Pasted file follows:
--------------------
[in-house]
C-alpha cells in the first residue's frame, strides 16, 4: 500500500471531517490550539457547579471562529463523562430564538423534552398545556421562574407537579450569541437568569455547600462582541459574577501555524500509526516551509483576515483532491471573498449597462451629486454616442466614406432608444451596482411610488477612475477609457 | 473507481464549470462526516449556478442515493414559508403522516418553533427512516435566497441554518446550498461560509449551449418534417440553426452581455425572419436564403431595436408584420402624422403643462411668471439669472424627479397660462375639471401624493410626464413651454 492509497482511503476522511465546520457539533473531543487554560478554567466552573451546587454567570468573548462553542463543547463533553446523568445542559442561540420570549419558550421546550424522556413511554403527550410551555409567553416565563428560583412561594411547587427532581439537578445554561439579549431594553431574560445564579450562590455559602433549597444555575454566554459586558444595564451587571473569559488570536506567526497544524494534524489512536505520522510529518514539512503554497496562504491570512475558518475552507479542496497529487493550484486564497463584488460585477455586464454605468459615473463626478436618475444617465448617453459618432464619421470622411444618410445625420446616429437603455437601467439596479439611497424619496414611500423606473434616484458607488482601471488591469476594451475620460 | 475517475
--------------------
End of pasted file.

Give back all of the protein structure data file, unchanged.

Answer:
[in-house]
C-alpha cells in the first residue's frame, strides 16, 4: 500500500471531517490550539457547579471562529463523562430564538423534552398545556421562574407537579450569541437568569455547600462582541459574577501555524500509526516551509483576515483532491471573498449597462451629486454616442466614406432608444451596482411610488477612475477609457 | 473507481464549470462526516449556478442515493414559508403522516418553533427512516435566497441554518446550498461560509449551449418534417440553426452581455425572419436564403431595436408584420402624422403643462411668471439669472424627479397660462375639471401624493410626464413651454 492509497482511503476522511465546520457539533473531543487554560478554567466552573451546587454567570468573548462553542463543547463533553446523568445542559442561540420570549419558550421546550424522556413511554403527550410551555409567553416565563428560583412561594411547587427532581439537578445554561439579549431594553431574560445564579450562590455559602433549597444555575454566554459586558444595564451587571473569559488570536506567526497544524494534524489512536505520522510529518514539512503554497496562504491570512475558518475552507479542496497529487493550484486564497463584488460585477455586464454605468459615473463626478436618475444617465448617453459618432464619421470622411444618410445625420446616429437603455437601467439596479439611497424619496414611500423606473434616484458607488482601471488591469476594451475620460 | 475517475